Conclusion

The transcriptomic assessment fitted with biological data to indicate the occurrence of different toxicodynamic events and, in general, a decrease of toxicity, driven by the mitigation or even abolition of lysosomal responses. Furthermore, our results emphasized the importance of the application of mechanistic approaches and the power of systems assessment to study toxicological responses in ecologically relevant organisms.

Background

Pollutants are present in aquatic environments in the form of complex mixtures whose single compounds may be not toxic, per se, at the considered concentrations [1,2]. Although scientists generally have a good understanding of the toxicity of individual chemical pollutants, there is a great need to bridge the gap between our understanding of the toxic effects of exposure to individual xenobiotics and those effects from exposure to mixtures of such chemicals [3]. The toxic effects of mixtures are usually predicted from reference models based on non-interaction among the single chemicals, i.e. concentration addition [4] and response addition [5] have been established. Several studies dealing in particular with classical ecotoxicological endpoints such as mortality and reproduction, have suggested the validity of both models as a first screening to analyze the toxicity of mixtures [6]. However a considerable part of mixture data (20-40%) is not describable by such models, indicating a significant interaction among chemicals, leading to synergistic or antagonistic outcomes [2]. Even if limited to binary mixture assessments, recently improved mathematical models have been proposed to describe such deviations [7]. However, the great challenge still remains of predicting such occurrences and providing mechanistic explanations on mixture toxicity.

Mussels have been extensively used in biomonitoring projects through the application of a battery of physiological and cellular biological responses able to prove the occurrence of a stress syndrome and the biological risk associated with polluted environments [8-12]. Recently, furthermore, transcriptomics approaches have been successfully applied to these species to unveil the molecular mechanisms of adaptation to both natural and chemical stressors [13-15]. With the advent of the post-genomic and second generation sequencing era, ecotoxicologists have enthusiastically embraced trancriptomic profiling as a tool to assess exposure to environmental stressors [16]. However, gene expression may not represent a direct marker of functional responses as only gene products and metabolites do represent the final cellular effectors Recently, systems biology -a combination of high-throughput molecular disciplines- was proposed to improve the landscape of protective and non-protective responses occurring in cell/tissues of a given bioindicator species. This specific application is known as systems toxicology and is defined also as the study of perturbations of biological systems by chemicals and stressors as well as monitoring changes in molecular expression and conventional toxicological parameters [17]. A successful example is represented by the study of the non-model organism L. rubellus, from which was obtained a strong inference about the mechanistic effects of copper on earthworms [18].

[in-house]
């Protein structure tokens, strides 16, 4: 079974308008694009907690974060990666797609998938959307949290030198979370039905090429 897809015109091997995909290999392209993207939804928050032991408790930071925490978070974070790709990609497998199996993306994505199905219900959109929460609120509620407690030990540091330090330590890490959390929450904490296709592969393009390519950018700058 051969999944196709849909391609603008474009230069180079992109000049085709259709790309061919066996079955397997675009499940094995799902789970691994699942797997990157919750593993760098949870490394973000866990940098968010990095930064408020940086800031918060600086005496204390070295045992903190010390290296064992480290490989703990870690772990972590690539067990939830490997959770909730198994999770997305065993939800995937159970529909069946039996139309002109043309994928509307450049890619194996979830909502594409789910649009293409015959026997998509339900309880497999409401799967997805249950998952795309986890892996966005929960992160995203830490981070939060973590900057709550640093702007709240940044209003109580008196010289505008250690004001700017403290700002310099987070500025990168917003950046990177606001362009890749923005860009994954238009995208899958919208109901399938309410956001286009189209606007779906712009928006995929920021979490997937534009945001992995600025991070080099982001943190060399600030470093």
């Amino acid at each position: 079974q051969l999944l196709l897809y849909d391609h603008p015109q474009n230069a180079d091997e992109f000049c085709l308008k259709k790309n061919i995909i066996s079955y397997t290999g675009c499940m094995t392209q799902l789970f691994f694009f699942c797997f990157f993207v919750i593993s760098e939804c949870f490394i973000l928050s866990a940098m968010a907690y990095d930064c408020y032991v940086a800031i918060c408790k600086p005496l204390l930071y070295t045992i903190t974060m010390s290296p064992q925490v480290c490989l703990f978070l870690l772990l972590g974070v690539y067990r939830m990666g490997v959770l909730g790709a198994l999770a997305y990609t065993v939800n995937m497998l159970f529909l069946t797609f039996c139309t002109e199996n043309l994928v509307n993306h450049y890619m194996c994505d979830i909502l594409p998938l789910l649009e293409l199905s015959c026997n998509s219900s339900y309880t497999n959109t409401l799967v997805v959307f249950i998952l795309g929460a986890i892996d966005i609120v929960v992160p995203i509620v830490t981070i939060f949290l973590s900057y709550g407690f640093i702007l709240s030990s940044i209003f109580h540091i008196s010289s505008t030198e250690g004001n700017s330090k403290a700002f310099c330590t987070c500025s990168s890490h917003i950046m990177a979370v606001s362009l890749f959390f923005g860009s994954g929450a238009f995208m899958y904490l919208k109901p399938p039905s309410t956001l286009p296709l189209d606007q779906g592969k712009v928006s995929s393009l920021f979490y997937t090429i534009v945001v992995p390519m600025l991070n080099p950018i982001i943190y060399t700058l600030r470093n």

A first attempt on marine bivalves was proposed by [19] who showed the benefit of the integration of biomarkers with gene expression changes to interpret the physiological status of specimens collected along a copper pollution gradient. Notwithstanding, that work was limited by the assessment of a few stress genes. More recently, our research group has developed a high density (1.7 K) cDNA array and used it to assess distinct molecular fingerprints in the tissues of mussels exposed either to model contaminants in laboratory conditions or collected from field sites challenged with different pollutant levels [15].